The subject of this newsletter – the global warming bill scheduled for a vote in the House soon – may well be the most far-reaching bill considered by Congress in a long time. If it becomes law, it will affect every person in the country. I am concerned that it will erode our quality of life, and it will make it harder for a lot of people in our area to earn their living. This is a big one, and you need to know about it.
Global Warming: The Issue
The temperature of the Earth has fluctuated over time. At one point, much of the Northern Hemisphere was covered with ice, for example. A number of factors influence the Earth’s temperature, including variations in the amount of heat coming from the sun, changes in the Earth’s orbit, shifts in the continents through plate tectonics, and levels of volcanic activity. Obviously, we cannot do much to affect those factors.
Now there is a concern that the Earth is experiencing a warming trend caused by the emission of “greenhouse gases.” These gases are presumed to trap heat within the Earth’s atmosphere, thereby raising the average temperature of the Earth. Greenhouse gases are primarily water vapor, carbon dioxide, methane, and ozone. Water vapor, not including clouds, is by far the most significant greenhouse gas, responsible for more than half of the presumed warming effect, followed by carbon dioxide, methane, and ozone.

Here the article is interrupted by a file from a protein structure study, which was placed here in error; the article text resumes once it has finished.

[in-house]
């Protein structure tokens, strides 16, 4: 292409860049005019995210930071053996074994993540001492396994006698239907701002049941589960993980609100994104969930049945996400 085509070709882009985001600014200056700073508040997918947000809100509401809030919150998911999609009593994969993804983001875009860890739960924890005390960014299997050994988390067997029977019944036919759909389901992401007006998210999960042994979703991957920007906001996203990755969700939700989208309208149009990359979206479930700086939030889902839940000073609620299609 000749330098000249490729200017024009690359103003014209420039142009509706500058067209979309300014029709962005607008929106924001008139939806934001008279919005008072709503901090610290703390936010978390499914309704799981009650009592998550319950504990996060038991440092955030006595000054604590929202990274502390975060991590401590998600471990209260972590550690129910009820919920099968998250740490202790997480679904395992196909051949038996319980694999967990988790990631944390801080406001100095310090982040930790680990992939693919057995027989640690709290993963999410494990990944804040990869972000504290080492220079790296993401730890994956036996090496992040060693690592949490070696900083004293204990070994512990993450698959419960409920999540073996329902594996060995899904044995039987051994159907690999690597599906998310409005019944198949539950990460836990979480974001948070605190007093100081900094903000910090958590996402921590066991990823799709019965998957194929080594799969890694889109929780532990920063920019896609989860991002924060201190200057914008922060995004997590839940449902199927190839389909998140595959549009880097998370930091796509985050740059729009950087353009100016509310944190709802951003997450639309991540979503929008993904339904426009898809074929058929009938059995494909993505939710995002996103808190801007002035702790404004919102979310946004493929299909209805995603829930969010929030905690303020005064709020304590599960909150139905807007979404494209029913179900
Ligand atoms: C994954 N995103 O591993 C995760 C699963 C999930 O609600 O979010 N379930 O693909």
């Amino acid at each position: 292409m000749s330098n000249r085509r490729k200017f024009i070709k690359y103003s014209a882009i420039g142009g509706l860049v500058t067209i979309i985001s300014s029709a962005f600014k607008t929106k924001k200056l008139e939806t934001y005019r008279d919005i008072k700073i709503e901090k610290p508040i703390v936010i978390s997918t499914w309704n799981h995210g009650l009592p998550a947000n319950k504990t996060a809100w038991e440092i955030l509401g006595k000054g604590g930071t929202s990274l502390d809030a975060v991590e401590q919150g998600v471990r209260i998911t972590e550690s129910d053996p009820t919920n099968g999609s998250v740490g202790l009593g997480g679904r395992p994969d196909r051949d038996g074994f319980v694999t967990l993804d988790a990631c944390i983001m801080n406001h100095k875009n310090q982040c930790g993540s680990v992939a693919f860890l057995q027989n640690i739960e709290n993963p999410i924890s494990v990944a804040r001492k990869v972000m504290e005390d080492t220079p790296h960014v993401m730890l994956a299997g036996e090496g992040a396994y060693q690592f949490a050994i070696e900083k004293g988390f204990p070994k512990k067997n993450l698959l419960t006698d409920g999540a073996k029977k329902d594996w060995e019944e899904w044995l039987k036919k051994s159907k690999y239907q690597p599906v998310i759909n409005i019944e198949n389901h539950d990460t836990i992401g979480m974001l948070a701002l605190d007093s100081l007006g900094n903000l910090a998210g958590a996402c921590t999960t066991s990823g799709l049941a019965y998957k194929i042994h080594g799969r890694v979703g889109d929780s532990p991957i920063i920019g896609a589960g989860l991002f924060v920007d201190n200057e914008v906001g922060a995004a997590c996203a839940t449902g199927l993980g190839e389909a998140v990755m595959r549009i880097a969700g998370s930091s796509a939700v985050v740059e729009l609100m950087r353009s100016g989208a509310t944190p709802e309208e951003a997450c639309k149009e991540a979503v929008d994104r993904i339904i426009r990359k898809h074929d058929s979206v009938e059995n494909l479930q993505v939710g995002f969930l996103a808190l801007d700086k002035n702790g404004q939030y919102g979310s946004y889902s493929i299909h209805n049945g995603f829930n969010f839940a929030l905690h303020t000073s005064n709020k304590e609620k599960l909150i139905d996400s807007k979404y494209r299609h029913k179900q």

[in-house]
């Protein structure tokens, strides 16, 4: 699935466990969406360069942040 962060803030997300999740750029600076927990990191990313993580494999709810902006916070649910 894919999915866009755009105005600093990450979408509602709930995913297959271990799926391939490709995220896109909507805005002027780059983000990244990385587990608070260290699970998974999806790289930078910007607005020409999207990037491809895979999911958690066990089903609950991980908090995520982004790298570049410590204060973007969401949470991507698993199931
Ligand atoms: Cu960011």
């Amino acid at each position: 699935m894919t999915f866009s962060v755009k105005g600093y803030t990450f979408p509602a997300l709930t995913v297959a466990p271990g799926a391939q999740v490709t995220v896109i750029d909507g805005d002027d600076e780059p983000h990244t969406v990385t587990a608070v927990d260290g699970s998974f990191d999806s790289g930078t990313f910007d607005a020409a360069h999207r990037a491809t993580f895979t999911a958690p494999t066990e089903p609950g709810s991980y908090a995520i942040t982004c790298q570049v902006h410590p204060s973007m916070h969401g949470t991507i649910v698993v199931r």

The essential argument is that the temperatures in the Earth’s atmosphere are rising because of greenhouse gases generated by human activity and that this global warming will bring about a catastrophe, causing ice to melt at the poles, the levels of the oceans to rise, and weather patterns to be altered. Former Vice President Al Gore is the best known advocate for taking drastic action to limit human activities that cause certain greenhouse gases to be produced.
(There are also those who say that even if the temperature is increasing somewhat, it is not necessarily a bad thing. They argue that more arable land, longer growing seasons, and better plant conditions could result.)
In summary, the global warming argument depends upon establishing two facts: (1) the temperature of the Earth is warming and (2) man’s actions are the cause of that warming. The science is not unanimous on either point. Some scientists believe that the temperature of the Earth is increasing rapidly. Others, such as those at the United Kingdom’s Hadley Center for Climate Studies, say that the Earth’s temperature is not much different now than it was 50 or 100 years ago.